Warrior or Weatherers? How Best to Deal with Melanoma Cancer

I’ve always been sensitive to the wording used casually to describe cancer patients. No matter the disease, it seems like others and the media put undue pressure on patients to be strong, brave and good warriors in the fight against the disease. They are told, “just be strong!” And if they lose the battle what does that makes them? The word survivor also takes this tone, like the person has come away safely from a weather disaster. I prefer eliciting a response like, “I am well now but cautious about the future?” Melanoma cancer usually happens because the immune system had a glitch whereas the DNA was damaged by an environmental factor or genetic predisposition. So why are we fighting a war when it is our own body that we are trying to rally? Instead, we’re saying, “Hey immune system – recognize this foreign body and disable its ability to colonize in distant parts.” You are working with your body not fighting anyone.

Having cancer, or any other life threatening disease, is exhausting. Communicating with friends and family and co-workers comes likely filled with distortion. Families under stress can act in bizarre ways and, of course, so can the patient. The ideal is talking openly and honestly about the disease and how it is affecting your life. Withholding information never benefits anyone. Cry together, laugh together, and love together with those close to you! Don’t let others pressure you into positive thinking. Coping styles, from helplessness and hopelessness to having a fighting spirit, have no difference in disease outcome, according to scientific studies.

If you don’t feel like being a brave warrior, then don’t! Get proper care and follow up, though. Realistic thinking is a great attribute to have, along with the proper knowledge you need to navigate the disease for best outcome. We are here to help you, but will never force a method of coping on you.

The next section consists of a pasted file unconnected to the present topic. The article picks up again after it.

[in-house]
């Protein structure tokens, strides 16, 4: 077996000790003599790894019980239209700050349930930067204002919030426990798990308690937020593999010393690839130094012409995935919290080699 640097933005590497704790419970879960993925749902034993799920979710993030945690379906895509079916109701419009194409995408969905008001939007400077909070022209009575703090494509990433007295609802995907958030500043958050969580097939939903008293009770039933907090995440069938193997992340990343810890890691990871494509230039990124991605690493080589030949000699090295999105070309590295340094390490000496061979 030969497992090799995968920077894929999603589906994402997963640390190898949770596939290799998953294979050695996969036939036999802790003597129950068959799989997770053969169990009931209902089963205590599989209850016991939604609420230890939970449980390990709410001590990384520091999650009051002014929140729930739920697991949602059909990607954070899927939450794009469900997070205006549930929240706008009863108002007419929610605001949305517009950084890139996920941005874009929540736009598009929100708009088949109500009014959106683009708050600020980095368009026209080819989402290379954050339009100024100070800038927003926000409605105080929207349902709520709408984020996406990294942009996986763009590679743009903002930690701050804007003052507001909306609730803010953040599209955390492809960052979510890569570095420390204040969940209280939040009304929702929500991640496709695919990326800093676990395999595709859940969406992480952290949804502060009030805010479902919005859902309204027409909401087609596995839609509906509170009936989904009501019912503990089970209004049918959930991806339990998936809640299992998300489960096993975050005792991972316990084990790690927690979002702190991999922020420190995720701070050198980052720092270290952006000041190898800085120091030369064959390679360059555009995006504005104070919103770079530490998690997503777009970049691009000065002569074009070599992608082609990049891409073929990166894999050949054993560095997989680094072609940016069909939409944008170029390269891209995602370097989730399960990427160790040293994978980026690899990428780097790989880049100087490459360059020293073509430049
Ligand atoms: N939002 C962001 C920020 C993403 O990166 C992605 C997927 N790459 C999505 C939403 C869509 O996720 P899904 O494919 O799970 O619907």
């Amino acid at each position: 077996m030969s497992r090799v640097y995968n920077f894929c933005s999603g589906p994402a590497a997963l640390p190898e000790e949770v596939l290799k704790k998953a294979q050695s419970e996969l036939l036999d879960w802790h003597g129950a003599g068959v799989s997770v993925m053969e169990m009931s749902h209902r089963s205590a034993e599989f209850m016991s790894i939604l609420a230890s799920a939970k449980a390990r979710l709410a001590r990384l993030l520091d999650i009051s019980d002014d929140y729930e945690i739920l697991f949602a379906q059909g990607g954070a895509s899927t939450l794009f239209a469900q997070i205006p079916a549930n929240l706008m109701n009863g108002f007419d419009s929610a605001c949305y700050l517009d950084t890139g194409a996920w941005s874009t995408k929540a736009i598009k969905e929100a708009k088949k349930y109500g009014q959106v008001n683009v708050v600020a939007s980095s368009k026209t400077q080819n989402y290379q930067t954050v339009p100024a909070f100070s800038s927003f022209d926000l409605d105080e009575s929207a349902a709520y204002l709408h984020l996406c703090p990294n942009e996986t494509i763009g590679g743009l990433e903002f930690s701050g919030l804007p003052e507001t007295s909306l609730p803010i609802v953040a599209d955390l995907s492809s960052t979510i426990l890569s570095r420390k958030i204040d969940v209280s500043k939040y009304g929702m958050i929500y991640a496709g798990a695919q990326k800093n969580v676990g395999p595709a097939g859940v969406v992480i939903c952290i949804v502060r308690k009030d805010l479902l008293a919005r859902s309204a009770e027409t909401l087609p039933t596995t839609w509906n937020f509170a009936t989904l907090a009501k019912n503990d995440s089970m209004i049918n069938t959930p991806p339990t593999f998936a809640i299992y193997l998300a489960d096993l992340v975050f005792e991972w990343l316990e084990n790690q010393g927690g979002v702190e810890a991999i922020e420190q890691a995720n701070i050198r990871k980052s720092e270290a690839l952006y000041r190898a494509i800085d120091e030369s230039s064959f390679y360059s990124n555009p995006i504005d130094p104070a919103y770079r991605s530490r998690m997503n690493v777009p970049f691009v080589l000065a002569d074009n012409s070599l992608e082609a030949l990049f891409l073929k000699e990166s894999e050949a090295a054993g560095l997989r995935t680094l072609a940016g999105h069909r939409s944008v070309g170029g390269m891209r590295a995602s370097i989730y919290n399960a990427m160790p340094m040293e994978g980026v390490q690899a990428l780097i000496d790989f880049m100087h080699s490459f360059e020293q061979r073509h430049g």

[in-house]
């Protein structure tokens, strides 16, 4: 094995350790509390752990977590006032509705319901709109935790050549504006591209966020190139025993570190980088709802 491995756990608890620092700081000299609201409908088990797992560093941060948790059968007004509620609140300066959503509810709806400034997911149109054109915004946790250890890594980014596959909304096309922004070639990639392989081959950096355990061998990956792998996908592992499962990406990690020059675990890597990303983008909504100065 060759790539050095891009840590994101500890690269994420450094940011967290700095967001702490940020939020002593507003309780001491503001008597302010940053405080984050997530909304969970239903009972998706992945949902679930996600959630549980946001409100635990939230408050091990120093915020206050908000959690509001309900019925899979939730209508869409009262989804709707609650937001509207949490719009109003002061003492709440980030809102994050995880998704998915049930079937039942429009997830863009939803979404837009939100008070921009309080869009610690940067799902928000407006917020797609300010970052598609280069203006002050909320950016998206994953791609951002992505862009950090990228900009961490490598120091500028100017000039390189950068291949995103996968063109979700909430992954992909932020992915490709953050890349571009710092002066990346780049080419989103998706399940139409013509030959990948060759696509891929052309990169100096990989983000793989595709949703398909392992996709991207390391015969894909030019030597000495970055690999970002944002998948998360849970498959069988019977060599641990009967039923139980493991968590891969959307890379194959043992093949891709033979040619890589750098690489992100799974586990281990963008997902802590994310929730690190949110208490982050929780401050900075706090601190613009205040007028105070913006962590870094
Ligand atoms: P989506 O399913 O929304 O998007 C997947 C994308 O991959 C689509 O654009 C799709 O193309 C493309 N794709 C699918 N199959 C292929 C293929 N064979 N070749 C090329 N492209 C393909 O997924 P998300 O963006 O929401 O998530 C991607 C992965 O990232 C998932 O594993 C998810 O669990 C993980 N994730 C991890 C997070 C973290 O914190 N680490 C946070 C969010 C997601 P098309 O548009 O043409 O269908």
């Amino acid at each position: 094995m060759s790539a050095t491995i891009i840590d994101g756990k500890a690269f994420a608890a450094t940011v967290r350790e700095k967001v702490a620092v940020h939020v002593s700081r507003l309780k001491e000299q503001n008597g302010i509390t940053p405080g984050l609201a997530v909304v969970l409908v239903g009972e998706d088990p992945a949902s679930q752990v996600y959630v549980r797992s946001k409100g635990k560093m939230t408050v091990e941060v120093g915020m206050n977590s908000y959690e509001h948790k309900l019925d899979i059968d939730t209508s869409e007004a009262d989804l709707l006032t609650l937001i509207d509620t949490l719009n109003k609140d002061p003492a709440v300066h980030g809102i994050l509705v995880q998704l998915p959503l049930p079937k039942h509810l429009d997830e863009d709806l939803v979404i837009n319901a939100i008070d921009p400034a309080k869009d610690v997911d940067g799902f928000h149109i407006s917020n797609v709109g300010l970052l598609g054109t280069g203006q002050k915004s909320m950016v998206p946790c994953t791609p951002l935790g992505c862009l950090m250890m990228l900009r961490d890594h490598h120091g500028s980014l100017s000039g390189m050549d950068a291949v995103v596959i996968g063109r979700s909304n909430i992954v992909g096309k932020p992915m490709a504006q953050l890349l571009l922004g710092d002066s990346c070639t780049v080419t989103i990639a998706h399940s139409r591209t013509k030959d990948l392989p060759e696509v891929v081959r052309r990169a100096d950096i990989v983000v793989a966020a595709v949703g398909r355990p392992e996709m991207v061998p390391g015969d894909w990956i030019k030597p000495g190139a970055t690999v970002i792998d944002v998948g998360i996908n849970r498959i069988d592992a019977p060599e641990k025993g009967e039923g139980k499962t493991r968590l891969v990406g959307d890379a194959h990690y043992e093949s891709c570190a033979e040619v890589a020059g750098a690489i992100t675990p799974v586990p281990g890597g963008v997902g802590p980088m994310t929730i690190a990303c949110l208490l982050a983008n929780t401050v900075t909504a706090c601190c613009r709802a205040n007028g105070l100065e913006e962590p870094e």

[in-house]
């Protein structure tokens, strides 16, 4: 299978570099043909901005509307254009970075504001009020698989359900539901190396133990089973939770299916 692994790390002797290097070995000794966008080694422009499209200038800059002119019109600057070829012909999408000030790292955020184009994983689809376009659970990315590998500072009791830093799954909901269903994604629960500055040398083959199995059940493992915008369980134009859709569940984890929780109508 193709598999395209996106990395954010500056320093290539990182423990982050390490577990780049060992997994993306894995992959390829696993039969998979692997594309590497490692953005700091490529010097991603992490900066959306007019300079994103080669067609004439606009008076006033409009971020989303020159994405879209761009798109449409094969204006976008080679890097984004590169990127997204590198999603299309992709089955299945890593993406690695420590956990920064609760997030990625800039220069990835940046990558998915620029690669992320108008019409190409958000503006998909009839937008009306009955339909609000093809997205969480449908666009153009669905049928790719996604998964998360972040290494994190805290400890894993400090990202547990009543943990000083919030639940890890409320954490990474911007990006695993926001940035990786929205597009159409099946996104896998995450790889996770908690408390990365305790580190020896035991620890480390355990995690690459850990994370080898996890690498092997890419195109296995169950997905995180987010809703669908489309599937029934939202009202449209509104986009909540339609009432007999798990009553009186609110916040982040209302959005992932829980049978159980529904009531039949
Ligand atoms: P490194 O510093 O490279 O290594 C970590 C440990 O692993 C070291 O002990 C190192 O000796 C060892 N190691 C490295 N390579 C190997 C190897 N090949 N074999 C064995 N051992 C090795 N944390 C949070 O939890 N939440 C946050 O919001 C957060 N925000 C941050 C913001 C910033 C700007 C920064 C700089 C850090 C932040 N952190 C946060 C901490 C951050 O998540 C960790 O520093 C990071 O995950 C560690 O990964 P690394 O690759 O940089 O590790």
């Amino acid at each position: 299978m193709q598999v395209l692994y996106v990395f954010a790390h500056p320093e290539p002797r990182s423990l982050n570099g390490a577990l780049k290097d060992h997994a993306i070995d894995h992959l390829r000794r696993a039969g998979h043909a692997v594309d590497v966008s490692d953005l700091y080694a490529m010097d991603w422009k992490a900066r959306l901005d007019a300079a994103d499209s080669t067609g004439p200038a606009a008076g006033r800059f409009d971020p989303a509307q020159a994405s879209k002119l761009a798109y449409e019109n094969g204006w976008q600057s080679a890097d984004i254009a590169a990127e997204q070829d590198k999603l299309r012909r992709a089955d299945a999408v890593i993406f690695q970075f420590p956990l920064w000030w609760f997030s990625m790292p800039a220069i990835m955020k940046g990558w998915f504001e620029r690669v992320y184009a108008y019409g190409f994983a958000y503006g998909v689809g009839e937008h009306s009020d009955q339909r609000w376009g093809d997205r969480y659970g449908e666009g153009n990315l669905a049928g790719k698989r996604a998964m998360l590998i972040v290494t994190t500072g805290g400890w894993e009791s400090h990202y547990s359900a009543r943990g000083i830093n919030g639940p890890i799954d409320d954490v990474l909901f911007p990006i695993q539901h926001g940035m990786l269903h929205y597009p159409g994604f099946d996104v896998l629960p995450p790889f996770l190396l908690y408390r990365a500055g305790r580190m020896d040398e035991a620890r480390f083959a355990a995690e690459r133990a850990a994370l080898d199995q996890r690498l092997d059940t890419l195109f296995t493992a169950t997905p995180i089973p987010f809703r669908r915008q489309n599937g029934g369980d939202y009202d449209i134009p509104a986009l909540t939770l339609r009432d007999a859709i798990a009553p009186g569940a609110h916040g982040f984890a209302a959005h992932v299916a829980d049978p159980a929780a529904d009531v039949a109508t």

4 responses to “Warrior or Weatherers? How Best to Deal with Melanoma Cancer”

  1. Avatar Debbie Hennessy says:

    Thank you. Beautifully and thoughtfully written piece.
    Melanoma has changed my life forever. It has brought
    much pain and pressures, but also many blessings. I
    found myself to be exceedingly strong and resilient in
    the face of adversity. I do not take life for granted. I
    Celebrate every day, event the hard days, knowing we
    all have a limited number. I do not accept mediocre
    health care and have fired more MDs then I currently
    employ. Educate yourself. Be your own best advocate.
    Surviving and Thriving Stage 4 Metastatic Melanoma since

  2. […] Poole, who runs the Melanoma International Foundation, talks about “fighting” words in a recent blog post. She refers to the unnecessary pressure that it puts on the patient. Do you lose the […]

  3. Avatar Joan says:

    I appreciate this comment. I think that if I cannot summon up a positive attitude I am hurting myself. Thank you for taking that load off. Your sensitivity to language leads me to comment on those who refer to fighting cancer as a “journey.” Got a lot of trouble with that one. Journey!?! It’s not a paddle down a lazy river. A trip over Niagara in a canoe, maybe. Maybe I am reading too much into it but fighting melanoma is anything but a “journey” for me. It is a rollercoaster of hope and despair, a hurtle into fear and sadness and sometimes a calm stasis of hope (that comes when I see my Doctor!). But this “journey” thing makes me wild. Hope I have not offended anyone by being so sensitive to this word.

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